Peoples' Weather Map


Early Tornadoes and the Radio Station that Saved Lives

Clay County

Clay County has more than its share of tornadoes.  Early warning systems were and, even now, are alert families and neighbors. 

            Marilyn Meyer recounts the memory of a former Logan Township resident who remembers Mr. Ryker running from his farm to the school to warn of an oncoming tornado.  Luckily the rural schools were built with attention to walking distance—two miles. The students and teacher “followed him to the storm cave on his farm where they were packed in for what seemed a very long time.  My Ryker and the teacher lifted the cave door intermittently to check on the weather and when it was clear they returned to the school.”

            In Anna Schmid’s 1946 memoir about her German-born father, she specifically recalls a 1914 tornado that significantly damaged their rural house.  The family was awake and all eight children got to the basement on time, before the storm passed over their heads.  “The lard press which weighed 40 to 50 pounds was found in the front yard nearly out to the road.”  Mother had been painting screens in the attic, Anna remembered.  The paint decorated all the winter underwear stored in the attic.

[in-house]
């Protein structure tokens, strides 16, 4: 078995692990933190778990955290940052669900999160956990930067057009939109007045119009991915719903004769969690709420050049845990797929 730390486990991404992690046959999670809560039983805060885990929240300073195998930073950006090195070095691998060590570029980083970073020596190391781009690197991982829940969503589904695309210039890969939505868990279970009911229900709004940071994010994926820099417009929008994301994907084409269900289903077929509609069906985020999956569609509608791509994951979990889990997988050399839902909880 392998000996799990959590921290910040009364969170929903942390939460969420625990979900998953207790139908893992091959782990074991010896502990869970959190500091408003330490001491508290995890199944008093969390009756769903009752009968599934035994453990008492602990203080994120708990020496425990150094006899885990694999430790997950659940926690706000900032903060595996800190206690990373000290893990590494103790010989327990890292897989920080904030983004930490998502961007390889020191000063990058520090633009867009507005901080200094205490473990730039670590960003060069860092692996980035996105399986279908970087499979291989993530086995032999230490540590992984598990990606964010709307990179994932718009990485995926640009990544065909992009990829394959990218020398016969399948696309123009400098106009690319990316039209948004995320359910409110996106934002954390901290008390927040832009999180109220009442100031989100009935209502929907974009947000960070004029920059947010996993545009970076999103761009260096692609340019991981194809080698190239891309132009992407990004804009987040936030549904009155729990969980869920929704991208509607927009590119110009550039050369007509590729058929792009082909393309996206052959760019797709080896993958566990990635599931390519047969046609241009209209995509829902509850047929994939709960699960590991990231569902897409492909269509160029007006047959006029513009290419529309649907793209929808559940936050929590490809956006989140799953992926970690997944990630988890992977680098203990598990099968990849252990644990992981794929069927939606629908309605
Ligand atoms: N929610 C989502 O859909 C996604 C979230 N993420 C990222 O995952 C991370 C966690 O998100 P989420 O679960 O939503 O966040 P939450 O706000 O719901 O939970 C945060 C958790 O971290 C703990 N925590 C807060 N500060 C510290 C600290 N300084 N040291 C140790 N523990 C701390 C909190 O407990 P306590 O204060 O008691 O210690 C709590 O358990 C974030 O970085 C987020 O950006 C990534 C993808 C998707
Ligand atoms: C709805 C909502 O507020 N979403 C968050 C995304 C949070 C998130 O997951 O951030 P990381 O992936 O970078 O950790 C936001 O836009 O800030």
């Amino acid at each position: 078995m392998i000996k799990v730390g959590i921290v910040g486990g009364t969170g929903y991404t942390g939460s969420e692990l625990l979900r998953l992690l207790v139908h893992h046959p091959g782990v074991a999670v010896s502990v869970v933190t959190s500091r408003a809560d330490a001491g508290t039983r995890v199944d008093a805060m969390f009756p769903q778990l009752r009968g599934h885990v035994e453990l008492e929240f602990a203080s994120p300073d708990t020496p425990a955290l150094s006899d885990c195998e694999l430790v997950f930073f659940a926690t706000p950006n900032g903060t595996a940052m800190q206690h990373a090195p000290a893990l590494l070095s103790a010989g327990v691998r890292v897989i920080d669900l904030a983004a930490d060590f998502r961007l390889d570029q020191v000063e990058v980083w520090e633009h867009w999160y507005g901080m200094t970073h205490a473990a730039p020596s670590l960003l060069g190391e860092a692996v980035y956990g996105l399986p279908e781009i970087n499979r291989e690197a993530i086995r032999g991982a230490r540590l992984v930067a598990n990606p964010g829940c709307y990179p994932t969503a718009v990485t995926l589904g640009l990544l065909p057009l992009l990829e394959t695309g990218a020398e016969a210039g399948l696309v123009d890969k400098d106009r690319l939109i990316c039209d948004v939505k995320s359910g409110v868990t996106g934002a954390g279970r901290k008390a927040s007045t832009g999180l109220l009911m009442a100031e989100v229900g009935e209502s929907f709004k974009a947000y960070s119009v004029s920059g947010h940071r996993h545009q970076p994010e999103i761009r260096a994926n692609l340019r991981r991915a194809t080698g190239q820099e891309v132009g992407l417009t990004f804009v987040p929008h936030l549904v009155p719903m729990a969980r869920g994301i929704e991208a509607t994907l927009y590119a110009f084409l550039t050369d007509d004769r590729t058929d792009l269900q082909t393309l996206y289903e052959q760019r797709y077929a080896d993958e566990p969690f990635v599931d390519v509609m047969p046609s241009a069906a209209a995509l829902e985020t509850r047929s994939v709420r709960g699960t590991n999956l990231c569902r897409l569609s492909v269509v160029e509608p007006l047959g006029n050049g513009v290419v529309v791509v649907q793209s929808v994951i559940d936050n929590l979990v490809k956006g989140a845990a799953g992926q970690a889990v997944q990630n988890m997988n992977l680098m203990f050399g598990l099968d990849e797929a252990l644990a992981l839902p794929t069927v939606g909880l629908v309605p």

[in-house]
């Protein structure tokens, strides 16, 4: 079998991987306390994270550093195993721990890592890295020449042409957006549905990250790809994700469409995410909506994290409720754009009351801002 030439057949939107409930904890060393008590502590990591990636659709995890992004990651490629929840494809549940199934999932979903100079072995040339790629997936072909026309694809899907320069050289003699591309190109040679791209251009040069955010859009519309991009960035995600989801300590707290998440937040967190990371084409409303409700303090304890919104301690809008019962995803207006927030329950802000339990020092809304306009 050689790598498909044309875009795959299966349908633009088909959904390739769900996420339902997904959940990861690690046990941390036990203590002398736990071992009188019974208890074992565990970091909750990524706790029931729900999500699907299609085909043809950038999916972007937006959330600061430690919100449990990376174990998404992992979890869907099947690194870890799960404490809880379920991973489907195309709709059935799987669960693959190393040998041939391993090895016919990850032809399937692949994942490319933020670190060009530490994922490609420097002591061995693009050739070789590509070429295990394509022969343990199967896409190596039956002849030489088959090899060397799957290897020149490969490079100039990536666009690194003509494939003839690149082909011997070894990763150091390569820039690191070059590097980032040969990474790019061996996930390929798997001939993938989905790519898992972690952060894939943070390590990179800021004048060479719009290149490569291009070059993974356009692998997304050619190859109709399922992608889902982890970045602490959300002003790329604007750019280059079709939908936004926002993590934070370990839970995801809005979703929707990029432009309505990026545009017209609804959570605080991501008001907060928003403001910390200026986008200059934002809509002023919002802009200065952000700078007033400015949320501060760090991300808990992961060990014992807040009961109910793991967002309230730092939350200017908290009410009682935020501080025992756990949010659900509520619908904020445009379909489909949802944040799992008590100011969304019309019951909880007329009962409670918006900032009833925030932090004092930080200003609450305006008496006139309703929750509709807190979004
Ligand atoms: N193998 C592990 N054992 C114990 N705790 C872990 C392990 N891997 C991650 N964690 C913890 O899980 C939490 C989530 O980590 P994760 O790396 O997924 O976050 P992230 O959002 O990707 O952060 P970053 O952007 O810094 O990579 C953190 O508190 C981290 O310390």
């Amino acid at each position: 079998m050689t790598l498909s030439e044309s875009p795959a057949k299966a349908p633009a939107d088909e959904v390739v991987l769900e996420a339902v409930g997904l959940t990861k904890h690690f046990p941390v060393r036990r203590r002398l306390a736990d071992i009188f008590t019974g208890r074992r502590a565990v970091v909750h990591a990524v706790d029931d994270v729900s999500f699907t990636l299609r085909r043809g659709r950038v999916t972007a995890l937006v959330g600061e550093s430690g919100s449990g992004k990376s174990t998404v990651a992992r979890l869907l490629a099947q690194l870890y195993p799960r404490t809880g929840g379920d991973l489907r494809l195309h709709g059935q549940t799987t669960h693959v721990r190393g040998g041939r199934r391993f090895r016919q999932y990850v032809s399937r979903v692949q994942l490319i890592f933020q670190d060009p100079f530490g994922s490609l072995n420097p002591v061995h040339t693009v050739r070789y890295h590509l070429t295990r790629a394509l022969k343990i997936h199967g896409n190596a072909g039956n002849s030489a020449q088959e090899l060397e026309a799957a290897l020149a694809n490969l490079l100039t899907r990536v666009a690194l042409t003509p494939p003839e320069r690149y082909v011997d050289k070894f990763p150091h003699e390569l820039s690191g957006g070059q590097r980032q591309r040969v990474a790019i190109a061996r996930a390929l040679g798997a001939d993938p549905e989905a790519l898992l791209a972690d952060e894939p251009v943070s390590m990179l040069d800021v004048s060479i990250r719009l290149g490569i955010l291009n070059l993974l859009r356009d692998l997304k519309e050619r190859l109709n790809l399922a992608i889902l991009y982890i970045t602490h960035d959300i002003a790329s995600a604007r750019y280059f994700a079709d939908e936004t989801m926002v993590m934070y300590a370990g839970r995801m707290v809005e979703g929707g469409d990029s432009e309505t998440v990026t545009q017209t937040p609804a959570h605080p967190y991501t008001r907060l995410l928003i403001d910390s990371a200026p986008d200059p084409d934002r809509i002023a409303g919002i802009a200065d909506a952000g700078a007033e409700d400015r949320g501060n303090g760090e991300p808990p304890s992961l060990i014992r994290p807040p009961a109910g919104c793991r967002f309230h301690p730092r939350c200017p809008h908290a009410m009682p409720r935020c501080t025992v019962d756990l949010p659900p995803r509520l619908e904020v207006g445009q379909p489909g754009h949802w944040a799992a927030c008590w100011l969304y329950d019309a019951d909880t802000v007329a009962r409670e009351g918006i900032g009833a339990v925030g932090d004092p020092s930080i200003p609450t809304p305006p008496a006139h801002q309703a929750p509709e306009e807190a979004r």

Sometimes Clay County residents have not had sufficient warning. In 1936 a tornado took the life of Herman Roskens and destroyed the Winterboer farm.

            Radio station KICD harnessed alert weather watchers later in the 20th century to save lives.  Tornadoes were/are especially difficult to detect even with the finest radar.  So the radio station’s meteorologists, like Mark Bruggom, have relied also on weather watchers who take to their cars when the National Weather Service issues a severe weather bulletin.  The Spencer Amateur Radio Klub “Spark,” the Iowa Great Lakes Radio Club, and others have been credited with saving lives.  The US Weather Service has given the radio station several awards; they in turn give credit to their amateur informants.  In 2017, Mark Bruggom published a book about the radio station called KICD: The First Seventy-Five Years.   

Sources: SHSI: Marilyn Meyer, Remembering Clay County Rural Schools, Spencer 2000; Anna Schmid “Life of Father,” Spencer 1946; Showcasing Spencer, 1991; Parker Historical Society of Clay County, The History of Clay County, 1984.